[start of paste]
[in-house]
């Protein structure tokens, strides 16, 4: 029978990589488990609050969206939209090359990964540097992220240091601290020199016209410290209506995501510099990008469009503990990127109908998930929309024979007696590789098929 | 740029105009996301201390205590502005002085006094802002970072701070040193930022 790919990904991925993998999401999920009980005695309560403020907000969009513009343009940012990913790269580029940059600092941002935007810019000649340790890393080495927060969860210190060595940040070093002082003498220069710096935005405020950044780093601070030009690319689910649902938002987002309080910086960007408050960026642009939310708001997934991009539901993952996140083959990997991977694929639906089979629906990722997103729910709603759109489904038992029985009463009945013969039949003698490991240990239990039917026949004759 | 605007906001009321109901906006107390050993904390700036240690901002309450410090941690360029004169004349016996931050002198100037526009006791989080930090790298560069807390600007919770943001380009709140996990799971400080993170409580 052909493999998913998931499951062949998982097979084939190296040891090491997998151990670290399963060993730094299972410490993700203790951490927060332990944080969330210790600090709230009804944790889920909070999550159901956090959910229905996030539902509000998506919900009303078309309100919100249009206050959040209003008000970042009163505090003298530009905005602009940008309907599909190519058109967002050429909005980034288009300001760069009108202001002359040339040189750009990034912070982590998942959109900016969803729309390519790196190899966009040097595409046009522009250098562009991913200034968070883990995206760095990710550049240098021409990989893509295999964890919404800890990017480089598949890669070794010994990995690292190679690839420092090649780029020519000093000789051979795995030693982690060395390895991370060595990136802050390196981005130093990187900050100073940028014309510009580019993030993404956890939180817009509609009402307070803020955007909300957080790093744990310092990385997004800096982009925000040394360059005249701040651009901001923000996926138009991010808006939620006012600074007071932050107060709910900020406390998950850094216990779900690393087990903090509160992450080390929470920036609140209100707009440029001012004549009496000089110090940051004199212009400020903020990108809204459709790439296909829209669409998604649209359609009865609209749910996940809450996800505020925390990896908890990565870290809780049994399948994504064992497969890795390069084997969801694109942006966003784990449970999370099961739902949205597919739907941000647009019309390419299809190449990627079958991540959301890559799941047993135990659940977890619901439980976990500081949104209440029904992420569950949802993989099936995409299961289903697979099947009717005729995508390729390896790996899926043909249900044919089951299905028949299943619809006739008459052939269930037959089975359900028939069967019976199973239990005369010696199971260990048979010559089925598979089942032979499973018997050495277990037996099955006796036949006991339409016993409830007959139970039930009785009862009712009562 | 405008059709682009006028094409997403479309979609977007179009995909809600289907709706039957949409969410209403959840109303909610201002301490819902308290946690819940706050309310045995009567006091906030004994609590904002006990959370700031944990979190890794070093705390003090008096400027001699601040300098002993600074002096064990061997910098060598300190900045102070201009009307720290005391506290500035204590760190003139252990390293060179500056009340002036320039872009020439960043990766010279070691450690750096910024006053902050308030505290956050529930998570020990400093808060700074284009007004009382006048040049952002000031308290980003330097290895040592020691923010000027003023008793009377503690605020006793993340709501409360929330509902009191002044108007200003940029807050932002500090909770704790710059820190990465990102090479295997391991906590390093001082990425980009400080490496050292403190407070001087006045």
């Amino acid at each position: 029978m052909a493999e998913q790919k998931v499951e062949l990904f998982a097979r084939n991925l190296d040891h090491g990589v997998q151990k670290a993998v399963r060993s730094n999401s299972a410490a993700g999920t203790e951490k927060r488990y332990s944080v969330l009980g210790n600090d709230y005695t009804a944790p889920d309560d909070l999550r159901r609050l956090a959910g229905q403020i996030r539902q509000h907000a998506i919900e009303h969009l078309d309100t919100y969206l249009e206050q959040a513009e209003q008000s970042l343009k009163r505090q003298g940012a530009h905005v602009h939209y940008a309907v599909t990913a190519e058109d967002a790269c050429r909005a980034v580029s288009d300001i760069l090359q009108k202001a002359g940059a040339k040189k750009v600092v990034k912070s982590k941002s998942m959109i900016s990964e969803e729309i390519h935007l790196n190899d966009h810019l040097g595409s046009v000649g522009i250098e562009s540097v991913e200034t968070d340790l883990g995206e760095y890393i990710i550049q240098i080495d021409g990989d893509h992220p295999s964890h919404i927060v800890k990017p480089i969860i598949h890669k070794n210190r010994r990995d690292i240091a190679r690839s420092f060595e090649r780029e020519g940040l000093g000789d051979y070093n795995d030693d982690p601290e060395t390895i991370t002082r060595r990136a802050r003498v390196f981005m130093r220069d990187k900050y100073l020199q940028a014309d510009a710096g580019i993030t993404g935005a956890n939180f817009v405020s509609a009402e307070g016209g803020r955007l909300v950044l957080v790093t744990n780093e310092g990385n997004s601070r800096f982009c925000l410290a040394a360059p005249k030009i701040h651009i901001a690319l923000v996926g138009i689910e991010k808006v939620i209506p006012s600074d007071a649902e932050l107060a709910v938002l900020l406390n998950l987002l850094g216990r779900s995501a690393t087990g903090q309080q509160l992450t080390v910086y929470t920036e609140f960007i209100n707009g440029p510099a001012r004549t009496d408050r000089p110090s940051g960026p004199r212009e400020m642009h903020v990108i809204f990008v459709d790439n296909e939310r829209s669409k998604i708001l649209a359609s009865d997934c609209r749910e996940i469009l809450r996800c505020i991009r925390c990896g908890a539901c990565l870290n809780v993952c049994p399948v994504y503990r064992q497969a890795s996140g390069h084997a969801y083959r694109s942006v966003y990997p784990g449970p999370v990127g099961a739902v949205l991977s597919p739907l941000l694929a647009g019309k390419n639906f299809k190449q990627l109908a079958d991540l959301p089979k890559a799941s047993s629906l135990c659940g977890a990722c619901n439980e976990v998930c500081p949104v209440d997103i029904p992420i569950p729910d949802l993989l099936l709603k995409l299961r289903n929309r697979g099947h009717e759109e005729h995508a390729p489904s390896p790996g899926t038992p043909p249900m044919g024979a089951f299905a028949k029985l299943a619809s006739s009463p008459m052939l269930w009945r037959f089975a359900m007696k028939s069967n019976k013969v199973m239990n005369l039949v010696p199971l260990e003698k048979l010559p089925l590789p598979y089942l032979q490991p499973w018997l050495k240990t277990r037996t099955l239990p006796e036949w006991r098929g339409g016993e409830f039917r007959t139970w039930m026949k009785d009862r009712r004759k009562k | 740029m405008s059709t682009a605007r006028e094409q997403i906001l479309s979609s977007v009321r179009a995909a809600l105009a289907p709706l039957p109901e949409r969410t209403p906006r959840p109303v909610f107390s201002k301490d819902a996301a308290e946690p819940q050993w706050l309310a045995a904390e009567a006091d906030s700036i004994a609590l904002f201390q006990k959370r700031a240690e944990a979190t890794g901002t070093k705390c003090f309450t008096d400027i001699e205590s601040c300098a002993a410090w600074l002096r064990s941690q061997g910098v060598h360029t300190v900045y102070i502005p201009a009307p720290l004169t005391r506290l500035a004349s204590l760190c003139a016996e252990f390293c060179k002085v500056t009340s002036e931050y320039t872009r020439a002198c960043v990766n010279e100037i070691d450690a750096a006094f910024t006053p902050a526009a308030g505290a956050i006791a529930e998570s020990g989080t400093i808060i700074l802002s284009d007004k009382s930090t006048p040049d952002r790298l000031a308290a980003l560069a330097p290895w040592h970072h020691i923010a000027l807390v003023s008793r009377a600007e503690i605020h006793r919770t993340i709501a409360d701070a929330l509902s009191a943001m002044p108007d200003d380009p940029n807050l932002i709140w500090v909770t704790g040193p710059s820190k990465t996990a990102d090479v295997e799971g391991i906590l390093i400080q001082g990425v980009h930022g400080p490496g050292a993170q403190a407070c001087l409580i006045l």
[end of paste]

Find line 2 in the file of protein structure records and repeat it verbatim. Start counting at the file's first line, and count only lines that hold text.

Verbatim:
């Protein structure tokens, strides 16, 4: 029978990589488990609050969206939209090359990964540097992220240091601290020199016209410290209506995501510099990008469009503990990127109908998930929309024979007696590789098929 | 740029105009996301201390205590502005002085006094802002970072701070040193930022 790919990904991925993998999401999920009980005695309560403020907000969009513009343009940012990913790269580029940059600092941002935007810019000649340790890393080495927060969860210190060595940040070093002082003498220069710096935005405020950044780093601070030009690319689910649902938002987002309080910086960007408050960026642009939310708001997934991009539901993952996140083959990997991977694929639906089979629906990722997103729910709603759109489904038992029985009463009945013969039949003698490991240990239990039917026949004759 | 605007906001009321109901906006107390050993904390700036240690901002309450410090941690360029004169004349016996931050002198100037526009006791989080930090790298560069807390600007919770943001380009709140996990799971400080993170409580 052909493999998913998931499951062949998982097979084939190296040891090491997998151990670290399963060993730094299972410490993700203790951490927060332990944080969330210790600090709230009804944790889920909070999550159901956090959910229905996030539902509000998506919900009303078309309100919100249009206050959040209003008000970042009163505090003298530009905005602009940008309907599909190519058109967002050429909005980034288009300001760069009108202001002359040339040189750009990034912070982590998942959109900016969803729309390519790196190899966009040097595409046009522009250098562009991913200034968070883990995206760095990710550049240098021409990989893509295999964890919404800890990017480089598949890669070794010994990995690292190679690839420092090649780029020519000093000789051979795995030693982690060395390895991370060595990136802050390196981005130093990187900050100073940028014309510009580019993030993404956890939180817009509609009402307070803020955007909300957080790093744990310092990385997004800096982009925000040394360059005249701040651009901001923000996926138009991010808006939620006012600074007071932050107060709910900020406390998950850094216990779900690393087990903090509160992450080390929470920036609140209100707009440029001012004549009496000089110090940051004199212009400020903020990108809204459709790439296909829209669409998604649209359609009865609209749910996940809450996800505020925390990896908890990565870290809780049994399948994504064992497969890795390069084997969801694109942006966003784990449970999370099961739902949205597919739907941000647009019309390419299809190449990627079958991540959301890559799941047993135990659940977890619901439980976990500081949104209440029904992420569950949802993989099936995409299961289903697979099947009717005729995508390729390896790996899926043909249900044919089951299905028949299943619809006739008459052939269930037959089975359900028939069967019976199973239990005369010696199971260990048979010559089925598979089942032979499973018997050495277990037996099955006796036949006991339409016993409830007959139970039930009785009862009712009562 | 405008059709682009006028094409997403479309979609977007179009995909809600289907709706039957949409969410209403959840109303909610201002301490819902308290946690819940706050309310045995009567006091906030004994609590904002006990959370700031944990979190890794070093705390003090008096400027001699601040300098002993600074002096064990061997910098060598300190900045102070201009009307720290005391506290500035204590760190003139252990390293060179500056009340002036320039872009020439960043990766010279070691450690750096910024006053902050308030505290956050529930998570020990400093808060700074284009007004009382006048040049952002000031308290980003330097290895040592020691923010000027003023008793009377503690605020006793993340709501409360929330509902009191002044108007200003940029807050932002500090909770704790710059820190990465990102090479295997391991906590390093001082990425980009400080490496050292403190407070001087006045």